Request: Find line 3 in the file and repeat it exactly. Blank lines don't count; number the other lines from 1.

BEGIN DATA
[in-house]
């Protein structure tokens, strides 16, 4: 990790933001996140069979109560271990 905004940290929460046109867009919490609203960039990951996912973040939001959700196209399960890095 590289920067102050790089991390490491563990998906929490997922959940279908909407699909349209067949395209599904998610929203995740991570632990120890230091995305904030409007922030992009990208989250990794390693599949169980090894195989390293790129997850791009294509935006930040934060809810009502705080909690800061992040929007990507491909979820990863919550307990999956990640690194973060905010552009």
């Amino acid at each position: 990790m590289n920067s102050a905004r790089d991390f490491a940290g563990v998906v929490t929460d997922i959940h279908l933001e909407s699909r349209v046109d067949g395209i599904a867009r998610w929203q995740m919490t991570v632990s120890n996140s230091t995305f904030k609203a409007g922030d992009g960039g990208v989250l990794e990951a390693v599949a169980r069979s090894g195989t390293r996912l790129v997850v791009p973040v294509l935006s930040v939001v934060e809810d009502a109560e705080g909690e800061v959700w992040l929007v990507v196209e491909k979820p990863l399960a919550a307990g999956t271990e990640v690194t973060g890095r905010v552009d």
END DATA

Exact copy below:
């Amino acid at each position: 990790m590289n920067s102050a905004r790089d991390f490491a940290g563990v998906v929490t929460d997922i959940h279908l933001e909407s699909r349209v046109d067949g395209i599904a867009r998610w929203q995740m919490t991570v632990s120890n996140s230091t995305f904030k609203a409007g922030d992009g960039g990208v989250l990794e990951a390693v599949a169980r069979s090894g195989t390293r996912l790129v997850v791009p973040v294509l935006s930040v939001v934060e809810d009502a109560e705080g909690e800061v959700w992040l929007v990507v196209e491909k979820p990863l399960a919550a307990g999956t271990e990640v690194t973060g890095r905010v552009d």